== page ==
- Spotify is losing its VP of brand creative Jackie Jantos, Ad Age reported, citing people familiar with the matter. The music streaming company had no further comment on the news when contacted by Marketing Dive.
- Jantos, who started at Spotify in 2013 and previously held roles at Coca-Cola and Ogilvy & Mather, helped to establish and guide the company's in-house creative arm, which now has more than 90 workers, Ad Age said. Senior global brand director Alex Tanguay and global executive creative director Alex Bodman will take over the in-house team for now. Jantos' creative initiatives frequently centered on political and cultural causes, such as an "I'm With the Banned" campaign that supported refugee musicians impacted by the U.S. travel ban on seven countries, five of which have Muslim-majority populations.
- The news marks the second major departure from the music streaming service's marketing team in as many weeks. Last week, CMO Seth Farbman left the company amid a "broader effort to realign" the department, according to a securities filing reported on by The Wall Street Journal. A source told Ad Age that Jantos' leaving the company is not directly related to Spotify's effort to decentralize its marketing business and focus on smaller teams that work on more specific marketing functions.
While the reasoning behind Jantos' departure is unclear, it following so closely on the tails of Farbman's shows a considerable shakeup of marketing leadership at Spotify during an important transitional period for the music streaming giant and ahead of the often busy fourth quarter, which includes the holidays.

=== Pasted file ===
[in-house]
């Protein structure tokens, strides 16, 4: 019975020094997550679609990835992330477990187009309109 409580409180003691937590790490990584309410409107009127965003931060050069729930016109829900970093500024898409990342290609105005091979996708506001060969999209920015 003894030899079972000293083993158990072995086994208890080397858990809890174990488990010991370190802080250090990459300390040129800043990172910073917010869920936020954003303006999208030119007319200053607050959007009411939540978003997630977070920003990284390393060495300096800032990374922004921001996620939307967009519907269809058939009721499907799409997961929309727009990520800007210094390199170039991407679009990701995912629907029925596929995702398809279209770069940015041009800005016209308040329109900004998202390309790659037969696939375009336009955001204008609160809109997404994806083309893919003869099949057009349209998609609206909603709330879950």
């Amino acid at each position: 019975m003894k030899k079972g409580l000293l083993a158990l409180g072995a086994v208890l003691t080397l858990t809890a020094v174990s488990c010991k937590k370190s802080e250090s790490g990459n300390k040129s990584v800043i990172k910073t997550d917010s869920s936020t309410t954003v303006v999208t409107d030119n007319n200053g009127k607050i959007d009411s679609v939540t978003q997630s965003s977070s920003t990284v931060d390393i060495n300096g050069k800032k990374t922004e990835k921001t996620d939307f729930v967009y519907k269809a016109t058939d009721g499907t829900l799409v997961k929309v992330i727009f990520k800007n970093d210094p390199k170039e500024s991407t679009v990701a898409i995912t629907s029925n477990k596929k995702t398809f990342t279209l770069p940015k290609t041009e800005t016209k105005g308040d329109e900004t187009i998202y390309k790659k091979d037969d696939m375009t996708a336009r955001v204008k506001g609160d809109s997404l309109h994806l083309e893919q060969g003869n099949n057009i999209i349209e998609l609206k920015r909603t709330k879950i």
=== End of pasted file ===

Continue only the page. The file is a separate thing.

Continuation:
Spotify, launched 10 years ago, went public in April this year and has seen several key names leave in the time since, including head of artist and industry partnerships Mark Williamson, global head of internal communications Angela Watts, head of artist and label marketing Dave Rocco and head of creator services Troy Carter, according to the Journal.
Spotify also operates in an increasingly crowded category where exclusive artist partnerships and innovative marketing are necessary to stand out. The company competes for listener's ears with Apple Music, Tidal, Pandora and streaming offerings from tech giants like Google and Amazon. It offers both ad-supported and paid models, which had 180 million monthly active users and 83 million subscribers, respectively, in Q2 results reported in July.
The company's business performance since going public has generally met analysts' expectations, but the loss of executives like Farbman and Jantos could hinder its creative efforts, which have frequently impressed critics. Ad Age called Jantos' work on a David Bowie tribute that took over a New York City subway station "stunning." Spotify has also earned industry praise for out-of-home efforts that are informed by data from listener's playlists — a project that Farbman helped to lead.